Zidane was a big game player. And he is saying that big game winners come no bigger than Ronaldo.
What is more, as coach, Zizou has been able to rest his star performer in between the games that matter. Indeed, this is where Real Madrid has the key advantages.
Last weekend, Zidane was able to field virtually an entire second string and still eke out three points against Sporting Gijon. It helps when you have the likes of James Rodrigues, Marco Asensio, Lucas Vazquez, Alvaro Morata and Isco bursting to show their pedigree and to take their chances when Zidane calls upon them.
And it has to hurt in Barcelona when Isco, a reserve who has scored as many goals this season as Karim Benzema and more than Gareth Bale, puts out photographs online of himself and his pet dog.
The hound is called Messi.
But, seriously, the accumulation of reserves who can fit into the shoes and maintain the unbeaten run of Real Madrid is a mighty contrast to Barcelona.
There, whenever Enrique makes three or four changes, the momentum seems lost.
Barca's over-reliance on the trident - Messi, Luis Suarez and Neymar - is magical when they are on song. But Suarez hasn't been at his best for months now, and Neymar has oscillated from sheer wonder to fitful petulance.
Neymar is banned from the Clasico because of what he said to an assistant referee after being sent off. He has the ability to be what he wants to be, the next Messi. But he can also be crass, and harmful to Barcelona's cause as tonight could demonstrate.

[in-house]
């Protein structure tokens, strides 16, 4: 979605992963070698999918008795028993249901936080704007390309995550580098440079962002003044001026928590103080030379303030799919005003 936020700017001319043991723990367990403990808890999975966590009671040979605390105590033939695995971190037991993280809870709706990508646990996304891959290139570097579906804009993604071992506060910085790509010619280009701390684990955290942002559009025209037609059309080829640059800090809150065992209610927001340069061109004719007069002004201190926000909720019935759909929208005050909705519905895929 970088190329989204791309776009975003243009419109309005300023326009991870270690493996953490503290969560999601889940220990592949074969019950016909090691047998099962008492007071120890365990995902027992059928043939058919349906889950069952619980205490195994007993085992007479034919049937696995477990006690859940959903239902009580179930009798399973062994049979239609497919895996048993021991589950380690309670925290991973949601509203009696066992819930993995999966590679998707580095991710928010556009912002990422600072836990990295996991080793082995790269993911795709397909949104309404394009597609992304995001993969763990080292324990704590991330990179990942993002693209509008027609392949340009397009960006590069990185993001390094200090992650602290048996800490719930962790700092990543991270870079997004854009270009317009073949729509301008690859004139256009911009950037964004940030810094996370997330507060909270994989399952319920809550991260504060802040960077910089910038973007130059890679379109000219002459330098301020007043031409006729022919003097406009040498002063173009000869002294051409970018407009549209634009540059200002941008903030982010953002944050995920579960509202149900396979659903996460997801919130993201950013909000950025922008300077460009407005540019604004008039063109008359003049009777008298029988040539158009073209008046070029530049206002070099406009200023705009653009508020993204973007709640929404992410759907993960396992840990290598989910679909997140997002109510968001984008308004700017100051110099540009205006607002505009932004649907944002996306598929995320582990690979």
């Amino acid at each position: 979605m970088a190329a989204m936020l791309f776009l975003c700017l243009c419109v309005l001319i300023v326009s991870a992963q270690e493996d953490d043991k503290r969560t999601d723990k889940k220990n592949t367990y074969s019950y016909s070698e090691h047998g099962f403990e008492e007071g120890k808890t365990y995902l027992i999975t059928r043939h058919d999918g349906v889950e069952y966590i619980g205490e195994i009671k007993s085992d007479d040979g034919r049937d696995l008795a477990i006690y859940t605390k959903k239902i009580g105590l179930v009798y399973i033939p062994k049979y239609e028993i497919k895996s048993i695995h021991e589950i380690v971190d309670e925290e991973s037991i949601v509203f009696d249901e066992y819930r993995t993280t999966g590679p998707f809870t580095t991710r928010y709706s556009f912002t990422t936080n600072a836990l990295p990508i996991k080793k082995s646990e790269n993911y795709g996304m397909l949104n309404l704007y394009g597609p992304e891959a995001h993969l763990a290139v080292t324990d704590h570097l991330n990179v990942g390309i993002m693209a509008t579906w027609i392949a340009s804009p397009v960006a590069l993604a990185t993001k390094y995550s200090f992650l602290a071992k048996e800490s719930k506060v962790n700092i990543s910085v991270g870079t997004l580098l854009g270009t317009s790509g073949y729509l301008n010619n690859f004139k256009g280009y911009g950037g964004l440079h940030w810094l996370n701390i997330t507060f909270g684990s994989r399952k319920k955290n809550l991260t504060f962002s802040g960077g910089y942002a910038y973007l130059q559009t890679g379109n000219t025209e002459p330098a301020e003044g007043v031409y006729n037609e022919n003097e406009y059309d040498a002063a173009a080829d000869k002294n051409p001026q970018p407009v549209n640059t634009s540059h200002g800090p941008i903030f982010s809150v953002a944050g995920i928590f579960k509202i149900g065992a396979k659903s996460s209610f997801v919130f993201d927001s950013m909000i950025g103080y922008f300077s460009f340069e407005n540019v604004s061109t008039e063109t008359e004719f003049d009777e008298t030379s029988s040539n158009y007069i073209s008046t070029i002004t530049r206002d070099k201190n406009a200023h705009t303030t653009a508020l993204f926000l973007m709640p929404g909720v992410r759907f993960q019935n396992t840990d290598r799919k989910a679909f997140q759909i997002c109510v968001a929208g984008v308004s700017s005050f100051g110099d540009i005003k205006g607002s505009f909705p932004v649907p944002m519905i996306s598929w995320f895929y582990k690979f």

Much more is wrong with Barcelona. Enrique's choice of recruits, assuming he had his say after winning the treble in his first season as coach, has fallen short.
Andre Gomes and Arda Turan cannot compare with the mastery of Xavi Hernandez and the fabulous, but ageing, Andres Iniesta.
That, as much as anything, explains Messi dropping deep.
Paco Alcacer came to Barcelona with a fine scoring reputation, but on the few chances that he gets looks nothing like as potent as Morata does for Real.
Moreover, Enrique's attempts to quicken up the transition between defence and attack, bypassing the midfield that since Johan Cruyff's times has been Barca's raison d'etre, have looked a staccato apology for Barcelona's lost lyricism.
Enrique is that rare animal who played on winning sides for Real Madrid (1991-96) and Barcelona (1996-2004).
Yet his tactical switch between Barcelona's 4-3-3 to attempt 3-4-3 has disrupted his own team more than opposing sides. Messi, Andres Iniesta and Jordi Alba clearly are not happy with it.
And Dani Alves, the right-back whom Barcelona let go, returned to the Camp Nou as part of the Juventus side that knocked the Catalan team out of Europe.
Soon, Enrique will be history at Barcelona, and the club will spend a fortune trying to recapture its own culture.
Meantime, on Fifth Avenue, Barcelona will remind people that Sunday is St Jordi's Day. St Jordi is the patron saint of Catalonia, just as this Roman soldier is said to have slain the dragon as England's Saint George.
Whichever side he was on, it might take more than myth to win the battle of the Bernabeu.